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Shock & shame at Baghdad walkover

Cairo, April 10 (Reuters): Shock and denial swept the Arab world today after Baghdad fell almost without a fight, bringing to an end President Saddam Hussein’s 24-year rule.

Many felt let down by the demise of a figure who had shown a rare Arab defiance to American power, others were more shocked that his own people did not defend or mourn him, and saw it as a warning to other unelected Arab rulers.

“I am very sad. All of Egypt is sad. My wife was weeping this morning,” said Adel Farouq, a 45-year-old Egyptian taxi driver.

Semari Ahmed, a Tunis history teacher, said: “I hear people asking angrily why Saddam’s forces ‘crumbled like a biscuit under US troops’. That outcome is logical. Saddam’s artificial support was a result of a culture of hypocrisy, not conviction.”

From the Atlantic Ocean to the Gulf, television images of crowds rejoicing at cheering US Marines toppling a Saddam statue in central Baghdad, broadcast repeatedly since yesterday afternoon, caused consternation and a sense of shame.

The fact that there was little resistance to the US troops as they pushed through Baghdad sparked Arab speculation that senior leaders might have struck a deal with the Americans.

“If Baghdad had fallen heroically and had resisted then women would have ululated and rejoiced,” Taher Adwan, an editor in the daily al Arab al-Yawn wrote.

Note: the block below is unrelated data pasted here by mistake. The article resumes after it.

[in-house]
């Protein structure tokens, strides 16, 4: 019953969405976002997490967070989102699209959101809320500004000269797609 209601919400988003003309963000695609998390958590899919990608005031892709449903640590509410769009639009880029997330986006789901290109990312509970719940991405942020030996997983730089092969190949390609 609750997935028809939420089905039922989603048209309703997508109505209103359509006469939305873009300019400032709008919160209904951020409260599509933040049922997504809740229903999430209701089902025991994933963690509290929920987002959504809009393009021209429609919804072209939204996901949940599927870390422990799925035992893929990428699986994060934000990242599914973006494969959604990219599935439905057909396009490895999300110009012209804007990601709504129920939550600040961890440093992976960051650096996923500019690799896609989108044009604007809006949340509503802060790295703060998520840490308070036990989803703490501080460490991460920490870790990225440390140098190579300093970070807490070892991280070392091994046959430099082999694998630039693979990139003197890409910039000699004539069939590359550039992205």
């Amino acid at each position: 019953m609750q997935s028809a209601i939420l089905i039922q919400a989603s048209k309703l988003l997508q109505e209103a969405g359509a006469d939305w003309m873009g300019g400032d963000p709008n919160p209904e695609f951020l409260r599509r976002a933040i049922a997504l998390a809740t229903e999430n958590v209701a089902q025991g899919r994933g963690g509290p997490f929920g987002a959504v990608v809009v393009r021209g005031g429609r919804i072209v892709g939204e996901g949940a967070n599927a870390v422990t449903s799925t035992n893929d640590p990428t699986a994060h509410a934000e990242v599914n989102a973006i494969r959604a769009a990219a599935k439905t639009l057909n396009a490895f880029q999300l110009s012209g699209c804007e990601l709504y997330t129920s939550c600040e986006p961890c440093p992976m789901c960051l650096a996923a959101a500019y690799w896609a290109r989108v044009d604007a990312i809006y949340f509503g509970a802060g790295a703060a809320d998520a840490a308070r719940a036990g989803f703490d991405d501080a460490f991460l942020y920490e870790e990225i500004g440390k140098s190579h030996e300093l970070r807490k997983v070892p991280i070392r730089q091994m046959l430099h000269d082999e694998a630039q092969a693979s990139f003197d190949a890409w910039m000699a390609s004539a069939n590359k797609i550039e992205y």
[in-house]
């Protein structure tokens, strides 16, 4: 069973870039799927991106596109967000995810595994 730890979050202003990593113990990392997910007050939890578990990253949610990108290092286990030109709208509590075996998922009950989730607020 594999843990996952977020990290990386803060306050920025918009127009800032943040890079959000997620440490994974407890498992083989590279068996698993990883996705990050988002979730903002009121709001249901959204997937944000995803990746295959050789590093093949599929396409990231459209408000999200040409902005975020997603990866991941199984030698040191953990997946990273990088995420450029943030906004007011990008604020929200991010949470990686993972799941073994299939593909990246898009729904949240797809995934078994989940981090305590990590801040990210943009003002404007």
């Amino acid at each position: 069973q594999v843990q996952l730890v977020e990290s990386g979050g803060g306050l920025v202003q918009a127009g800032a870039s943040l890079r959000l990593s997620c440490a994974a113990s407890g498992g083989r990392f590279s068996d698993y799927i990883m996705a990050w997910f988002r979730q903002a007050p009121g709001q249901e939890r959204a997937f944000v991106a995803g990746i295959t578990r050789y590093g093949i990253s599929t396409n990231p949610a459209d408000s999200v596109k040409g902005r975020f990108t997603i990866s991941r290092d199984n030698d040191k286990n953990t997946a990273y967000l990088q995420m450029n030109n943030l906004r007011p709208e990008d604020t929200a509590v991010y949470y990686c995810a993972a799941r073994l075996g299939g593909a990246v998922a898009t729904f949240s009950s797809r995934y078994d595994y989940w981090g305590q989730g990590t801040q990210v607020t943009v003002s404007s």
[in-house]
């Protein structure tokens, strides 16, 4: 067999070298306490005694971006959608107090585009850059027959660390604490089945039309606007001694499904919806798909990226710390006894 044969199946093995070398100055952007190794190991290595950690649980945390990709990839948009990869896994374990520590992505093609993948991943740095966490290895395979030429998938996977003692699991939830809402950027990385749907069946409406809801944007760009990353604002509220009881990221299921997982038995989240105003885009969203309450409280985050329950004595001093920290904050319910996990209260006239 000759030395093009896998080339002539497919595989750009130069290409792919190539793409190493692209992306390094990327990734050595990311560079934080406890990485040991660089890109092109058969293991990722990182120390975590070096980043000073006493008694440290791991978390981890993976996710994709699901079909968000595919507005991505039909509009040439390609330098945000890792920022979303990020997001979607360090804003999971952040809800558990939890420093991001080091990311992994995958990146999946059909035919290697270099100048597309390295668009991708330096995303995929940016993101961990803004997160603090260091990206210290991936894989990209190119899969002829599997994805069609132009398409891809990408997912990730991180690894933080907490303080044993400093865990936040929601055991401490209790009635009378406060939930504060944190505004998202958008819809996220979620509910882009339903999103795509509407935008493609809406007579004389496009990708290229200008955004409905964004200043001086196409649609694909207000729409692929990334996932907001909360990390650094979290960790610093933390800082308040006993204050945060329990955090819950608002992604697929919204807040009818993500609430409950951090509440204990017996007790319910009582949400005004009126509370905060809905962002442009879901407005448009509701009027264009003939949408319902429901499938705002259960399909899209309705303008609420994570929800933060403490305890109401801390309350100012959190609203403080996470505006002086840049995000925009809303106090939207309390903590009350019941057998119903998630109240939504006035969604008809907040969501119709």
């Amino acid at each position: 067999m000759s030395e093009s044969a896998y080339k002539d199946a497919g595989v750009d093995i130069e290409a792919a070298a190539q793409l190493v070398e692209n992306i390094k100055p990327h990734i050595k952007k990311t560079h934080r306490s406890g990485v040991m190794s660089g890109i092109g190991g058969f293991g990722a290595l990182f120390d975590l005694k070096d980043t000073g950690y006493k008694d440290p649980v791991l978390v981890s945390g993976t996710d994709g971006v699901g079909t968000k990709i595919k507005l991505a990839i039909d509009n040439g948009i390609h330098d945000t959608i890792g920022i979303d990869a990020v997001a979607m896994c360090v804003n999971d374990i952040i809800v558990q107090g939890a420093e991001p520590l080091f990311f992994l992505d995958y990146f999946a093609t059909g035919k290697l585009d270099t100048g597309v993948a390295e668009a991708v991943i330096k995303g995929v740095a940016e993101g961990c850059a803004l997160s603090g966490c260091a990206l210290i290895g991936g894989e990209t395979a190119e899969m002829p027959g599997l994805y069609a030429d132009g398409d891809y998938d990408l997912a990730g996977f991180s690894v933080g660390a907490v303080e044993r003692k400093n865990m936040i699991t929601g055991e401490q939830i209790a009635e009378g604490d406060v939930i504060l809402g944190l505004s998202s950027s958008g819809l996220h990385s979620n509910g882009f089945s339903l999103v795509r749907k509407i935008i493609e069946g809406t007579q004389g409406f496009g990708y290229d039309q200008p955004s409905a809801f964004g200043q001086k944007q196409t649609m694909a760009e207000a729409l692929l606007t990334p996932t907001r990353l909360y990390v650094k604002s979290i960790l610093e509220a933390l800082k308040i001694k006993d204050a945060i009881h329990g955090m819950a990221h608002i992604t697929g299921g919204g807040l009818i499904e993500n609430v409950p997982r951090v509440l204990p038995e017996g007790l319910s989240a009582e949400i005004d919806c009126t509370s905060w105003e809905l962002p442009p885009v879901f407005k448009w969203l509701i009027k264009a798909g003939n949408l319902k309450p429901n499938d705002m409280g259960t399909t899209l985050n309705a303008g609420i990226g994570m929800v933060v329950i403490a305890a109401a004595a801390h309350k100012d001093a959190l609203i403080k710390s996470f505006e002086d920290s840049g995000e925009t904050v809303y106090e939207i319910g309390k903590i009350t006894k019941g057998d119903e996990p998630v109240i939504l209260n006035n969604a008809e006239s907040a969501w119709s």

“But Baghdad fell without resistance, without fighters confronting American tanks, and with even some Baghdadis rejoicing, chasing others to take revenge or to loot.”

Yahya Kahla, a teacher in the Yemeni capital Sanaa, said: “I still cannot believe that the Americans entered Baghdad this easily. If a deal was struck with Saddam, then that proves that he staked his people and the hopes of all Arabs in order to survive.

“He is one of the traitors we have known throughout history and he will not be the last.”

Morocco’s Le Matin newspaper described the toppling of Saddam’s statue as “a highly theatrical, orchestrated gallows scene, backed up by plenty of images”. Some Moroccans doubted the war was over. “A street war will probably erupt between the Baathists and US forces,” retired civil servant Abdelkamel Chaoui said.

Samia, a Syrian housewife, broke down in tears when asked how she felt at the sight of US tanks rolling down Baghdad streets. “It is humiliating. They (Arabs) let Iraq down.”

Palestinians watching the al Jazeera and Abu Dhabi satellite stations were stunned to see the giant statue of Saddam tumble in a Baghdad square after the rapid collapse of Iraq’s military.

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